Yet Thailand is not the only country that is pushing for a revival in tourism to bolster its economy. Hospitality industry workers and taxi drivers in Bali, Indonesia, are also getting their jabs earlier than other sections of the population.
Thailand aims to launch a mass vaccination campaign from June. Several hotels and tourism companies want authorities to let in inoculated tourists without quarantine from July 1 - compared to seven days from next month - when large numbers in Britain, the United States and the Middle East will have jabs.
The #OpenThailandSafely petition says the proposed timeline gives Thai authorities enough time to vaccinate frontline hospitality workers.
"The financial, social, physical and psychological health of Thai people has been adversely affected," says the petition by more than a dozen companies. "The current situation is unsustainable."
While the online petition has about 11,000 supporters, it has also received a backlash on social media, with one Twitter user named Ian saying: "Please sign the petition so wealthy expats in Thailand don't lose even more money".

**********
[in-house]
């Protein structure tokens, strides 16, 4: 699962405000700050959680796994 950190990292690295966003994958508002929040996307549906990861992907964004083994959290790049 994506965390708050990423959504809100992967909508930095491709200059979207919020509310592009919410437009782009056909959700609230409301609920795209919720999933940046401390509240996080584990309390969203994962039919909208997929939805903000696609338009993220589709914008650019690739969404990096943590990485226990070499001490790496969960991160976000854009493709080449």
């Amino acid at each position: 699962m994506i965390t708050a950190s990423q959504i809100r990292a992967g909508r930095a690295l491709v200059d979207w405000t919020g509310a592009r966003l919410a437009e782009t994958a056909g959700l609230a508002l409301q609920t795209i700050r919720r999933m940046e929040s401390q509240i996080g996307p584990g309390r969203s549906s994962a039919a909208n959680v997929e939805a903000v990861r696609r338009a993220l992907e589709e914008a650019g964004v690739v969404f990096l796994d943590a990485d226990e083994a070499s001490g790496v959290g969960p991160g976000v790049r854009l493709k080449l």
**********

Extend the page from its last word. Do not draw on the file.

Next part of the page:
"Focusing on business means those who benefit are businesses. And it is not small businesses, but large corporations that will benefit the most," said Matcha.
But Bhummikitti of PTA refutes this.
"It's not just big businesses, it's also small businesses. People come to Phuket from everywhere in Thailand to work in the tourism industry, so reopening soon would benefit a lot of people," he said.
"Some areas in Thailand are less dependent on tourism, and they do not need to proceed as quickly with the vaccines. But in Phuket, we cannot afford to wait."